Astronomers use a 3-D printer to model a cosmic eruption.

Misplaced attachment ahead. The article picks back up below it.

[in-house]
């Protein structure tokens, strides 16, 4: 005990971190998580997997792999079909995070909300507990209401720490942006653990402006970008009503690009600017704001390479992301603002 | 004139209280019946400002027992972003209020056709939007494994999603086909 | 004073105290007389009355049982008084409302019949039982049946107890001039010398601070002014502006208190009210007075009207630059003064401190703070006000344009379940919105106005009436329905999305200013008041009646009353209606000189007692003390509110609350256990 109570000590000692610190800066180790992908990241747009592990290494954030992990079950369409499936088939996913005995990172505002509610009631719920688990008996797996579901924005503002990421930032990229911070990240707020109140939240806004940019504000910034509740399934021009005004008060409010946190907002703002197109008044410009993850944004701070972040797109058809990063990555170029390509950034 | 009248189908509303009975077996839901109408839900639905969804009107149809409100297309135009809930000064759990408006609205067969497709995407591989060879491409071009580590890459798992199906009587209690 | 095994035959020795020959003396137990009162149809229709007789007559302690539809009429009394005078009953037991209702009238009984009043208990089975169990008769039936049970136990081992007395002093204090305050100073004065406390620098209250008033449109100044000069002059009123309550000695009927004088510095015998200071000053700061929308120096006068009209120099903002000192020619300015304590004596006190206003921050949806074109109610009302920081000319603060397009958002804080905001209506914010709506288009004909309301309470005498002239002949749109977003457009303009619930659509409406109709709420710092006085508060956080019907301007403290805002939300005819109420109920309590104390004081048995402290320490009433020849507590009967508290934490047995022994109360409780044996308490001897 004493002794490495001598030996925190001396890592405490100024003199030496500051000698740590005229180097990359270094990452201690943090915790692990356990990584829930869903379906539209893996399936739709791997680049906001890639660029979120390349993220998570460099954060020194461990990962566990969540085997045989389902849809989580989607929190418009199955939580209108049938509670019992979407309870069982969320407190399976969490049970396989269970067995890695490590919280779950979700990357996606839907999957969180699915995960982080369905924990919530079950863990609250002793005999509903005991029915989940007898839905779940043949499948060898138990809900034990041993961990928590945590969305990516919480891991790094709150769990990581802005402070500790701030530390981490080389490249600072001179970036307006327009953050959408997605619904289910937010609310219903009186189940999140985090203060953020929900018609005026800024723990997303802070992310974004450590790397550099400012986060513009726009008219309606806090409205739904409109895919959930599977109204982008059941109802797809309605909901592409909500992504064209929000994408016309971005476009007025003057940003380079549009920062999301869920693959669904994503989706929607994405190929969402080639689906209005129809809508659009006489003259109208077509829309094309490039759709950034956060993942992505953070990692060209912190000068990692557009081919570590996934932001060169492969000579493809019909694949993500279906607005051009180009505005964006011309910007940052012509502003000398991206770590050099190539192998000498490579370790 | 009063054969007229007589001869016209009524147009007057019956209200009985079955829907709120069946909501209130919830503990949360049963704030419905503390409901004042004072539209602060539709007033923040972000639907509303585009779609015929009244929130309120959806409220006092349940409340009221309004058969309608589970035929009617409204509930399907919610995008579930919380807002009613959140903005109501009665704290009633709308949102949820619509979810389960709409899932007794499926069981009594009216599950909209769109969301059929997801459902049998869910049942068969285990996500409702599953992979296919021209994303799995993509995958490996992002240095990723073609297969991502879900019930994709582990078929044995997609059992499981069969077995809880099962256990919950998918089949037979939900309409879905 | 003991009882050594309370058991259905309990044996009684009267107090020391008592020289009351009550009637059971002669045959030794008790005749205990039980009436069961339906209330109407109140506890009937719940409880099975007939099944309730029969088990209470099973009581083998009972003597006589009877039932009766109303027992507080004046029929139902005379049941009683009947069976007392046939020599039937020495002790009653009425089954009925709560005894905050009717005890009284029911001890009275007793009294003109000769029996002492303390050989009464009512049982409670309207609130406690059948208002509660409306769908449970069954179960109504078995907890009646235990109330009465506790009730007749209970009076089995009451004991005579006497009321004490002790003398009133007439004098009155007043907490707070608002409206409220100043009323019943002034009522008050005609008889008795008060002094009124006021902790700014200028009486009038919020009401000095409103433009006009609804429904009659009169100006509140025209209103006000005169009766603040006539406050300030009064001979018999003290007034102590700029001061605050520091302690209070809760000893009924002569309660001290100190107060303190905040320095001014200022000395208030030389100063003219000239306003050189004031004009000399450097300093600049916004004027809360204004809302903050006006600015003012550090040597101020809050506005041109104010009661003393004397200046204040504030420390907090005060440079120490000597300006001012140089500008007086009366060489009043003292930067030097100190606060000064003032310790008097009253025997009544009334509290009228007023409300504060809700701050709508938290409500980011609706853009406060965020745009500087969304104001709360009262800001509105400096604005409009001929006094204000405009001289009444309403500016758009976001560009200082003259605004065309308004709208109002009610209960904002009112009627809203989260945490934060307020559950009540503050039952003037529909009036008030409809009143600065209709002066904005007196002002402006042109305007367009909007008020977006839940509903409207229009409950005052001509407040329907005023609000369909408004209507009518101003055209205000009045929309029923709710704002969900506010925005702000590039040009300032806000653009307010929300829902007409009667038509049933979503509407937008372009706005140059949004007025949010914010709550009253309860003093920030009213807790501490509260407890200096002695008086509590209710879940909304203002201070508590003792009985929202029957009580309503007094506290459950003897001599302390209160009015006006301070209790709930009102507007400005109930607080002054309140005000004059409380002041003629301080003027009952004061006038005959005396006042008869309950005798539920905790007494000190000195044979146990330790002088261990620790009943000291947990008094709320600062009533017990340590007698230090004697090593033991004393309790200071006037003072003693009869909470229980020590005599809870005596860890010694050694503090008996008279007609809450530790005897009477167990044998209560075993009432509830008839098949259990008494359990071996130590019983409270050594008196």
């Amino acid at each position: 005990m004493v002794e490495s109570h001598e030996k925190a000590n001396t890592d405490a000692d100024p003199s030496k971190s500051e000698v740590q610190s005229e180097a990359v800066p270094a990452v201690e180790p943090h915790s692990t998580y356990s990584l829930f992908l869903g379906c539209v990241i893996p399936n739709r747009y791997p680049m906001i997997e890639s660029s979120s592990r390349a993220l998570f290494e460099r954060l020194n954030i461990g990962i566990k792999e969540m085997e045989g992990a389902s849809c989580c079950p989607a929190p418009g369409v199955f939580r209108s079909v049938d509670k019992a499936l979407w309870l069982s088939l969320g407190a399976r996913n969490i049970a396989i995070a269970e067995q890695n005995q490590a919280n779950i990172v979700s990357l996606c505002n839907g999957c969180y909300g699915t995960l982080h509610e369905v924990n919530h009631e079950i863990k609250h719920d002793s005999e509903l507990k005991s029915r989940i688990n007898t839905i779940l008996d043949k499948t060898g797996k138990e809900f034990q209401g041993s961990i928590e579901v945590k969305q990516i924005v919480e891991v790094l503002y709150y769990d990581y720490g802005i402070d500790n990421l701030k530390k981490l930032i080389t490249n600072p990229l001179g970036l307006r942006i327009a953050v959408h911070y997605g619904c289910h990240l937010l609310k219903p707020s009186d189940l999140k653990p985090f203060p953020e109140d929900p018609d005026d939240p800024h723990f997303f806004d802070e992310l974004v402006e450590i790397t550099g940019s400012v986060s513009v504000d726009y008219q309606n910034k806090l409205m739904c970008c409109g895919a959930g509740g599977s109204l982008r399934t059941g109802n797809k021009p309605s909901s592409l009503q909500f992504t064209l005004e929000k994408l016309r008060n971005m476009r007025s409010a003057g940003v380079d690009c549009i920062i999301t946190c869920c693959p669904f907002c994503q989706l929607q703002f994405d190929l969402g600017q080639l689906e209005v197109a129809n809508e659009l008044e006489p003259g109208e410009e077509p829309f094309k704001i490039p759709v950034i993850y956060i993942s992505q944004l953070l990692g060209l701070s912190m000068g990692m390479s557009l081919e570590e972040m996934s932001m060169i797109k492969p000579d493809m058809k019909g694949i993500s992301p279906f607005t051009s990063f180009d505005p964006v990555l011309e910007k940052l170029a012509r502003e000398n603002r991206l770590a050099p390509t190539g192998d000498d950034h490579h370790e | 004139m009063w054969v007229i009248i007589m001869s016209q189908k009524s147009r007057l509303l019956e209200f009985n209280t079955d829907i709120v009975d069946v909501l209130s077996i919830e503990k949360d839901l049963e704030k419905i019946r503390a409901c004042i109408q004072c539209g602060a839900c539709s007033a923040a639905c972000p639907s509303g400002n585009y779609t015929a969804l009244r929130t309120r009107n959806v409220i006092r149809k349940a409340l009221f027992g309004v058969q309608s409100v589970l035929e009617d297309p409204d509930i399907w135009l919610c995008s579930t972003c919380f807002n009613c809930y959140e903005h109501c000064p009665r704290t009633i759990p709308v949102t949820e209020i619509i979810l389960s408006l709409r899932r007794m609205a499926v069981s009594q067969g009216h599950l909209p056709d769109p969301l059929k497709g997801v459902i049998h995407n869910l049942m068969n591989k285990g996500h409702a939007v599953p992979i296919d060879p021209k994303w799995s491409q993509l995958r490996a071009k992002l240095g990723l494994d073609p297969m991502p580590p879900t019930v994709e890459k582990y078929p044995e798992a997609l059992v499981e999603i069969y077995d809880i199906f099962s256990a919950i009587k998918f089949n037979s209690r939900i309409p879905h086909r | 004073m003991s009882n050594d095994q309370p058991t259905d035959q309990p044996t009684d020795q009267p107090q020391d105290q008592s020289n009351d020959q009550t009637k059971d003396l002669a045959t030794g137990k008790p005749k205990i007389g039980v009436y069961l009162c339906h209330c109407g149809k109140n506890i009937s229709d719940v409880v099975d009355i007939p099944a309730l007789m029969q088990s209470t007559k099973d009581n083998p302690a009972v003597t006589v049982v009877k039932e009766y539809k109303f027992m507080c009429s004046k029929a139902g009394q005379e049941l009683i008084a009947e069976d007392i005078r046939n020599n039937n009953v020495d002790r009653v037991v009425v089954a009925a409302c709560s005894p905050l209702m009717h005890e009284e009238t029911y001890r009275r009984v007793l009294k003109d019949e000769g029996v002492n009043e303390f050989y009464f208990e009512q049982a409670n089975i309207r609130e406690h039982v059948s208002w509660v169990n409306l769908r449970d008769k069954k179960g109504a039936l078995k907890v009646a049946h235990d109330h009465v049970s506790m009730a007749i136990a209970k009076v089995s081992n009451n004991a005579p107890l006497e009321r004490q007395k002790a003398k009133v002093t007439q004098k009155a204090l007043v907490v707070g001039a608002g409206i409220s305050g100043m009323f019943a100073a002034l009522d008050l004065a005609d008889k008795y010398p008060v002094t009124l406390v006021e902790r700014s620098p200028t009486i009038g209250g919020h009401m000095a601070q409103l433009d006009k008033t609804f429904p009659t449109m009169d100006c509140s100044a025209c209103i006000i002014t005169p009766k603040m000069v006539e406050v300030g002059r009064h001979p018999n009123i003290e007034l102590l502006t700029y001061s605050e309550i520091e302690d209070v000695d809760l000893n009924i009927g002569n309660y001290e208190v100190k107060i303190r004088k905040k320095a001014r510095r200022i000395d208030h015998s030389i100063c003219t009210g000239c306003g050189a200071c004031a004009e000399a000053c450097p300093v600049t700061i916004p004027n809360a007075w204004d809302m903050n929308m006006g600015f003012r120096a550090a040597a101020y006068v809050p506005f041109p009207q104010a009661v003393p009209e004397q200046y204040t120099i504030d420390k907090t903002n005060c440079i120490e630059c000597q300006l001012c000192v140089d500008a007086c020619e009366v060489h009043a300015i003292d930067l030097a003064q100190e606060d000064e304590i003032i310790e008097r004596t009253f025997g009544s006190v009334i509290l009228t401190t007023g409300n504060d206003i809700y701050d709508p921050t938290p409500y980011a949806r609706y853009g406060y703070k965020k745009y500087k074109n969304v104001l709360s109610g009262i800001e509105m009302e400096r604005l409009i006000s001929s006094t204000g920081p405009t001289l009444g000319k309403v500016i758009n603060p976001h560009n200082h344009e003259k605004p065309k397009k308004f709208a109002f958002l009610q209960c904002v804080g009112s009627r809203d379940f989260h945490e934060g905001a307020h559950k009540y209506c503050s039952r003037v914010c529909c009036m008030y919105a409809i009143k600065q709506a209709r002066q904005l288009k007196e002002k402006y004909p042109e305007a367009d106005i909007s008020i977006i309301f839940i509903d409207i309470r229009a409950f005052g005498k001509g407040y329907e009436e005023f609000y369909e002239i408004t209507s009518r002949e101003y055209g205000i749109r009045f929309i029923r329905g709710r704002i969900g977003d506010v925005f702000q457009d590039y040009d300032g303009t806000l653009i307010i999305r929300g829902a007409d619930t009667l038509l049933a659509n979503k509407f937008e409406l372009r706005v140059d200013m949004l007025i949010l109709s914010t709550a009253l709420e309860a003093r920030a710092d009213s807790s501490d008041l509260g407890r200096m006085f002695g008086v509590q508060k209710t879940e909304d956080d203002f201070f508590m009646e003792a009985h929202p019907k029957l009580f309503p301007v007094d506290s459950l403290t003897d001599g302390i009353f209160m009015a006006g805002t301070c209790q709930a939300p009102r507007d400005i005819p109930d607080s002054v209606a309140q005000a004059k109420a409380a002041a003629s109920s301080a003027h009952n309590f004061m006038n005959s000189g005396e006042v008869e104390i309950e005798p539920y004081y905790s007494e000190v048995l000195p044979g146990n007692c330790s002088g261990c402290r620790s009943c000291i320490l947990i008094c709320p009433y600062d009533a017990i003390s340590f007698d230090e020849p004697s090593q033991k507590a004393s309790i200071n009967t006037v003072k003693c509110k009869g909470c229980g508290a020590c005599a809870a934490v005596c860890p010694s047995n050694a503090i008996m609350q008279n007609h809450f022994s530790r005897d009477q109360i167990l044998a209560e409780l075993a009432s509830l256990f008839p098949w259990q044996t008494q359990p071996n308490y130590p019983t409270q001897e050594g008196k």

Eta Carinae lies about 7,500 light-years away in the southern constellation of Carina and is one of the most massive binary star systems in our Milky Way galaxy. In the middle of the 19th century, it underwent an explosion that astronomers call the Great Eruption. As a part of this event, a gaseous shell containing at least 10 and perhaps as much as 40 times the sun's mass was shot into space. Using new observations, astronomers created the first high-resolution 3-D model of the expanding cloud produced by this outburst. The model suggests the twin-lobed dust-filled cloud known as the Homunculus Nebula—which is now about a light-year long and continues to expand at more than 1.3 million mph—was molded by interactions between Eta Carinae's two stars. Watch the video to learn more.